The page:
For decades, a few numbers came to define Chinese politics--until those numbers did not count what mattered and what they counted did not measure up.  Seeking Truth and Hiding Facts: Information, Ideology, and Authoritarianism in China (Oxford UP, 2022) argues that the Chinese government adopted a system of limited, quantified vision in order to survive the disasters unleashed by Mao Zedong's ideological leadership. Political scientist Jeremy Wallace explains how that system worked and analyzes how the problems that accumulated in its blind spots led Xi Jinping to take drastic action. Xi's neopolitical turn--aggressive anti-corruption campaigns, reassertion of party authority, and personalization of power--is an attempt fix the problems of the prior system, as well as a hedge against an inability to do so. The book argues that while of course dictators stay in power through coercion and cooptation, they also do so by convincing their populations and themselves of their right to rule. Quantification is one tool in this persuasive arsenal, but it comes with its own perils. Jeremy Wallace is an associate professor of Government at Cornell University, who studies authoritarianism with a focus on China, cities, statistics, and climate change. His academic research has appeared in the American Political Science Review, the China Quarterly, International Organization, and other prominent journals. His popular writing has appeared in the Washington Post, the LA Times, and Foreign Policy. His first book was Cities and Stability: Urbanization, Redistribution, and Regime Survival in China. This episode is co-hosted by Lizzi C. Lee, an MIT-trained economist who is currently working as a reporter and host in Chinese for the New York-based independent media outlet Wall Street TV and in English for ChinaEdge, which is part of the English language media company The China Project. Host Peter Lorentzen is the Chair of the Economics Department at the University of San Francisco. His research focus is the political economy of governance in China. He is a member of the National Committee on US-China Relations (NCUSCR) and USF's new Center on Business Studies and Innovation in the Asia-Pacific. Learn more about your ad choices. Visit megaphone.fm/adchoices

Powojnie
Wielki Skok w Chinach. Szalony pomysł Mao i 40 milionów ofiar. Największa zbrodnia w historii?

Powojnie

Play Episode Listen Later Dec 16, 2022 18:11


Cześć! W tym odcinku serii Powojnie postanowiłem zająć się tematem Wielkiego Skoku Naprzód w Chinach. Była to jedna z największych zbrodni komunistów w historii. Realizując swój szalony plan Mao Zedong zamordował prawie 40 milionów ludzi. Dyktator stwierdził, że gospodarkę Chińskiej Republiki Ludowej "uratuje" system komun ludowych, gdzie wszystko będzie wspólne, a największą wartością będzie praca. Jednocześnie wprowadzony został wysoki podatek od zebranych plonów co w połączeniu z absurdalnymi zaleceniami Pekinu doprowadziło do gigantycznej klęski głodu. Więcej na ten temat dowiecie się słuchając najnowszej odsłony serii Powojnie.

Peor Caso - Ciencia, Historia, Cultura, Horror y Ficcion en Español
187 - Cuando Estudiantes Mataron a sus Profesores - La Revolución Cultural China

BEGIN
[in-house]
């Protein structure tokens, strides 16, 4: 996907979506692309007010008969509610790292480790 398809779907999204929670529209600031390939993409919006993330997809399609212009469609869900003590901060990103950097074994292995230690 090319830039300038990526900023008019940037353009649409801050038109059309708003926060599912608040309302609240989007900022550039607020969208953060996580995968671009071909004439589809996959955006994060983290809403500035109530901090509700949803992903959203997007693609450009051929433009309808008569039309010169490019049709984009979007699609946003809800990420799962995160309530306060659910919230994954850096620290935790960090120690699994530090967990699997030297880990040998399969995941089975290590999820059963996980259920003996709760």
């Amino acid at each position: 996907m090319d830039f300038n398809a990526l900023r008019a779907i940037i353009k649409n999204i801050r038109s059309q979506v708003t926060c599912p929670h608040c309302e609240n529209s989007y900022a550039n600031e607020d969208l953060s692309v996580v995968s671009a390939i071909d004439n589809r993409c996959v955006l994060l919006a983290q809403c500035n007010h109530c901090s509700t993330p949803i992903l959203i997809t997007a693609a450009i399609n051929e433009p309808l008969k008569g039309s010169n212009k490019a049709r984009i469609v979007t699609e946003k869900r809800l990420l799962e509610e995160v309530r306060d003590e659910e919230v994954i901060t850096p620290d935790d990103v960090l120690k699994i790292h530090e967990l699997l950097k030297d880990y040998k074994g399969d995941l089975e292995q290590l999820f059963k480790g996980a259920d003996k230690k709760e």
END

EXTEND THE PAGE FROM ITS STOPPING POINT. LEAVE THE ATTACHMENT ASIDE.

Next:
Peor Caso - Ciencia, Historia, Cultura, Horror y Ficcion en Español

Play Episode Listen Later Dec 12, 2022 21:33


Los horrores de la Revolución Cultural China de Mao Zedong es historia que todavía afecta la cultura china y es parte importante en el libro El Problema de los 3 Cuerpos de Cixin Liu, próximamente una serie de Netflix.

Choses à Savoir HISTOIRE
Qu'est-ce que la Longue Marche ?

Choses à Savoir HISTOIRE

Play Episode Listen Later Dec 8, 2022 2:33


La Longue Marche joue un rôle essentiel dans l'histoire du parti communiste chinois et l'affirmation de l'autorité de Mao Zedong. Ce long périple à travers la Chine dure environ un an, entre octobre 1934 et octobre 1935. Cet épisode s'inscrit dans la guerre civile qui, de 1927 à 1950, oppose les communistes chinois à l'armée du Guomindang, fondé par Sun Yat-sen, le fondateur de la République chinoise, et dirigé, depuis 1925, par Tchang-Kaï-chek. En 1934, les troupes du Guomindang attaquent les communistes dans leur bastion principal, le Jiangxi, dans le centre du pays. Même si la décision ne fait pas l'unanimité, les troupes communistes, fortes d'environ 130.000 hommes, décident de fuir. Elles s'échappent donc vers l'ouest et le nord-ouest, divisées en trois colonnes principales. C'est à cette occasion que s'est affirmé l'ascendant de Mao sur l'armée et les autres dirigeants du parti. La principale formation, forte d'environ 90.000 hommes, et dans laquelle se trouve Mao, se dirige d'abord vers l'ouest. Elle atteint la province du Guizhou à la mi-janvier 1935. Dès lors, les avis divergent sur la conduite à tenir et la direction à prendre. C'est à ce moment-là, semble-t-il, que Mao, par la rigueur de son raisonnement, s'impose comme le chef incontesté des communistes. C'est lui qui convainc ses hommes de se diriger vers le nord. Dès lors commence une marche éreintante, dans des régions arides ou enneigées. En outre, les communistes doivent faire face aux nationalistes de Tchang-KaI-chek, qui les poursuivent et, du haut de leurs avions, mitraillent leurs colonnes. Ajoutée aux combats, aux rigueurs du climat et à la maladie, la fatigue a souvent raison de ces hommes exténués. Les historiens estiment que la Longue Marche aurait coûté la vie à 90.000 ou même 100.000 hommes. En février 1935, la colonne de Mao, élu entretemps chef du parti communiste, rencontre celle d'un autre dirigeant, qui emmène ses hommes vers l'ouest. Se dirigeant toujours vers le nord, Mao arrive au Shanxi, terme du voyage, le 19 octobre 1935, après une odyssée de 12.000 kilomètres. Learn more about your ad choices. Visit megaphone.fm/adchoices